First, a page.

One of the characteristics of the telecom ISP space is that upgrading the network takes large upfront capital expenditures, and telecoms hope these expenditures pay off in the future. The company did note that they were seeing a better uptick in broadband adoption in areas where they had invested in speeds of at least 40 megabits per second. Said Post:

First, our consumer broadband unit trend is improving from negative 50,000 in the second quarter to slightly positive growth in fourth quarter. And most of these units are at more competitive, stickier, higher ARPU and higher speeds of 40 megabits and higher. We have significant opportunity to further penetrate markets where we have higher speeds and the capacity in consumer broadband capabilities.

It wants to improve the customer experience

Cable and telecom companies are notorious for being hated. Just look at these reviews on Consumer Reports! Of course, one isn't likely to take the time to go to Consumer Reports and give a good review if service was fine and everything was hunky-dory. Also, CenturyLink is certainly not alone in the telco world in drawing the ire of consumers.

Still the company realizes it needs to improve, and is investing in its customer service this year as it attempts to mitigate the dreaded "churn" numbers. As Post stated:

This focus on improving our customer experience is beginning to be seen in our results, as we saw 15 basis points improvement in consumer broadband churn year over year and a 30 basis point improvement in Prism TV churn. We are also beginning to see improvements in our enterprise churn trends with an approximate 30 basis points improvement in 2016 versus 2015. ... we have a ways to go to achieve our fully realized customer service vision, but we are intent on improvement ....

CenturyLink understands that it can no longer depend on a captive audience as competition has heated up in the broadband space. The company is thus focusing where it should -- on its service intervals, which is the time between when service is requested and when it is completed. Faster service equals happier customers, and happy customers equals lower churn.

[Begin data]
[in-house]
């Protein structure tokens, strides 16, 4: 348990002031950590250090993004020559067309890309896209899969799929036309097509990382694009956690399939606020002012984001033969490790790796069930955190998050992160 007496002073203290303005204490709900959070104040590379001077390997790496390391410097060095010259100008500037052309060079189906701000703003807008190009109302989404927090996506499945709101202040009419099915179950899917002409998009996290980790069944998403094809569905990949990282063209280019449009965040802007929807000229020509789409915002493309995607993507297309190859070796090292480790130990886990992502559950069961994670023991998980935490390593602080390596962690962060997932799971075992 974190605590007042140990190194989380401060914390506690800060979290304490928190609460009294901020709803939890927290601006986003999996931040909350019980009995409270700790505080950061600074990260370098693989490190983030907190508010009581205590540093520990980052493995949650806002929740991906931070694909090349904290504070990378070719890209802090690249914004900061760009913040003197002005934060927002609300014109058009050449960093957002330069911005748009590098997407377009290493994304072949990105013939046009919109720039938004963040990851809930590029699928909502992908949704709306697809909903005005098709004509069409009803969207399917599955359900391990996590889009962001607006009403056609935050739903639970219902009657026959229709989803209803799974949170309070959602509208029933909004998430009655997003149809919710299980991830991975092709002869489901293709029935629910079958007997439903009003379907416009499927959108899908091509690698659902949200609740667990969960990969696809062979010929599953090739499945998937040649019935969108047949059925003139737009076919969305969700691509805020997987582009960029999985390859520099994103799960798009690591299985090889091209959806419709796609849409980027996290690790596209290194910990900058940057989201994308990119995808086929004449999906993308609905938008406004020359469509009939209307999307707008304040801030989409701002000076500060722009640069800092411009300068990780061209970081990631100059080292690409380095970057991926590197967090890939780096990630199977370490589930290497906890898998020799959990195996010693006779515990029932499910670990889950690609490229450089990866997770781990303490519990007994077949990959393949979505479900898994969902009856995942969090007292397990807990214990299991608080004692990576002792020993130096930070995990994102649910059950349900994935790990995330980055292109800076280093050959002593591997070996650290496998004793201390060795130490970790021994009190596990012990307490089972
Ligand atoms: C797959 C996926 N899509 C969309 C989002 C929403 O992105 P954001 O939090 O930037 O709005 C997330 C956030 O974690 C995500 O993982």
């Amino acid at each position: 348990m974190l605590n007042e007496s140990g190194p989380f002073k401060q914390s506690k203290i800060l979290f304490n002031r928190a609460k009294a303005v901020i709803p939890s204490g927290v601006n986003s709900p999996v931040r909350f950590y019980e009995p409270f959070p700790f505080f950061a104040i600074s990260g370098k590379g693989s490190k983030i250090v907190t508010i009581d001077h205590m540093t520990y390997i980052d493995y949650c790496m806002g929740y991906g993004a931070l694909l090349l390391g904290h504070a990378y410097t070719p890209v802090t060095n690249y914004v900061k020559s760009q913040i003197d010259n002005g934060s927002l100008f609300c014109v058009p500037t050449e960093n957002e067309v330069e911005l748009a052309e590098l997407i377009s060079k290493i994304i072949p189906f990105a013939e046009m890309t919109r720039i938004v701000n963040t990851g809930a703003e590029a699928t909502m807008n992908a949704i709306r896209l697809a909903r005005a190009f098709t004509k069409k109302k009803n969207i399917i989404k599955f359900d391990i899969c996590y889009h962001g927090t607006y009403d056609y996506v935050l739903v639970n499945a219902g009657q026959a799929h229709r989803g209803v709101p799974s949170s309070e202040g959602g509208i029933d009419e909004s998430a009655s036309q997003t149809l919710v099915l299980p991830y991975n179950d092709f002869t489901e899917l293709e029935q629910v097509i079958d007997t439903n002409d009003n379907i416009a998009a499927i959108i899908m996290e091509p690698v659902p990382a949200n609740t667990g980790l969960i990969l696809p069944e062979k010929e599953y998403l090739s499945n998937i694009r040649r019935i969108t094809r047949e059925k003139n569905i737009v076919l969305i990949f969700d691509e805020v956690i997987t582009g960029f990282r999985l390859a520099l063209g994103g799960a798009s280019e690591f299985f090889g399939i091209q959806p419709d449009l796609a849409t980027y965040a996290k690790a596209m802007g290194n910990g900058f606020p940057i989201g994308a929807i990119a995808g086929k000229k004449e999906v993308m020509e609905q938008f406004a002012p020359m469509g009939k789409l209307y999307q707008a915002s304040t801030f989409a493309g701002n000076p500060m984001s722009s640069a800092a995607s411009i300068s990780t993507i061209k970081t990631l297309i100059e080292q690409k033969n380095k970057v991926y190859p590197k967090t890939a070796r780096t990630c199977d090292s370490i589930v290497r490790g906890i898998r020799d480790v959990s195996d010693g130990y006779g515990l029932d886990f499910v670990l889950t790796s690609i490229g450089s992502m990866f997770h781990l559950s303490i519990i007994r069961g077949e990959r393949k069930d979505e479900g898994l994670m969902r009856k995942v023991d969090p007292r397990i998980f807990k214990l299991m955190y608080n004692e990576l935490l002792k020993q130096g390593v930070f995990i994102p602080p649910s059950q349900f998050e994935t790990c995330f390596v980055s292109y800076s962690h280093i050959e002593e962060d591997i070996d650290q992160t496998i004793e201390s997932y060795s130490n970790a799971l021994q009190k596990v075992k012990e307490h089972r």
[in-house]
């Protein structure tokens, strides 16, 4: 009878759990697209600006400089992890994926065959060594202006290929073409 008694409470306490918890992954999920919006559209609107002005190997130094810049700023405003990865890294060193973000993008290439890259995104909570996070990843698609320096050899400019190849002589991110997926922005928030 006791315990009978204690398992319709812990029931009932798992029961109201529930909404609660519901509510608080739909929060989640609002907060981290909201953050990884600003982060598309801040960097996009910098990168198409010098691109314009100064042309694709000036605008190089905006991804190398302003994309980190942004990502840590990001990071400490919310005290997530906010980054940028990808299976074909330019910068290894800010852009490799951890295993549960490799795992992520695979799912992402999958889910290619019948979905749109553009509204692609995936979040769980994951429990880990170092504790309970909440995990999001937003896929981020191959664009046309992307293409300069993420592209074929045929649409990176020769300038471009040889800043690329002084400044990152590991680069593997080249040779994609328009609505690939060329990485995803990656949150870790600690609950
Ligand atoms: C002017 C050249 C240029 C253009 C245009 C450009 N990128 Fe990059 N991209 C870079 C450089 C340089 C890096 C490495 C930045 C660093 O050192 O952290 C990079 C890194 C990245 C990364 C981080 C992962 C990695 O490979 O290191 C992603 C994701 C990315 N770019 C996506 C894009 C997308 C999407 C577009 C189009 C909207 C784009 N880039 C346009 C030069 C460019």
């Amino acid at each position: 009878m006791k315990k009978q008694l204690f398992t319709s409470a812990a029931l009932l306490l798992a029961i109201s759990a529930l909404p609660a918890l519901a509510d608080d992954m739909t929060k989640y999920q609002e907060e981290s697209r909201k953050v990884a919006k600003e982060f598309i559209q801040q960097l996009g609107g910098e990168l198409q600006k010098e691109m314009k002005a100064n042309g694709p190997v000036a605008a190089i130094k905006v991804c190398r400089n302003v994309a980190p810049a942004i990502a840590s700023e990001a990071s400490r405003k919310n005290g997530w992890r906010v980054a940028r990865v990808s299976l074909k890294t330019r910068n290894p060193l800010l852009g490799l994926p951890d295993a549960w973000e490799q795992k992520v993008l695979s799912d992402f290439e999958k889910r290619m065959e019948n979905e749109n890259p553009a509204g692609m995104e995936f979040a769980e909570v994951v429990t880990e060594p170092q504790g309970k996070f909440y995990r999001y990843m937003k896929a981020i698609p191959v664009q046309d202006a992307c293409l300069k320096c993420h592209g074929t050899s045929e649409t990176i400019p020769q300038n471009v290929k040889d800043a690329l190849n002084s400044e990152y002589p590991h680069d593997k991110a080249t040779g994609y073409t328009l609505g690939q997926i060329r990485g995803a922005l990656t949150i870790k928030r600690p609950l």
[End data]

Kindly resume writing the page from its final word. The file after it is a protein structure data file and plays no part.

Consumers are cutting the cord, so CenturyLink will, too

One of the surprises in the conference call was the revelation that CenturyLink is exploring an over-the-top streaming service, along the lines of AT&T's (NYSE: T) Direct TV Now. This is curious, as the company has only rolled out its cable offering, Prism TV, in the last couple of years.

Still, the company seems to acknowledge that over-the-top streaming and leaner bundles is where the industry is headed. It may also signal that the company is seeing customers enjoy and appreciate the relatively new Direct TV Now offering. Moreover, the company is facing margin pressure with its full-bundle offerings as content costs have skyrocketed, so the company believes a leaner OTT offering on its existing broadband infrastructure could help on the margin front as well. Said Post:

With over-the-top product, we don't have to make a truck roll. We have much wider availability due to lower bandwidth requirements of over-the-top. We have network-based storage for DVR. We'll have local channels to help distinguish that product. And our trial is getting really strong reviews right now. But we have really de-emphasized the Prism product because of the margin issue.

CenturyLink is a company in transition, as it updates its legacy technology to support an infrastructure built for the high-bandwidth 21st century economy. As value investors search for a turnaround, they should keep an eye on these initiatives -- customer service, higher speeds, lower churn, and innovative product offerings -- to see if they can reverse the company's declining numbers.

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Billy Duberstein owns shares of AT and T and IBM. The Motley Fool recommends Cisco Systems. The Motley Fool has a disclosure policy.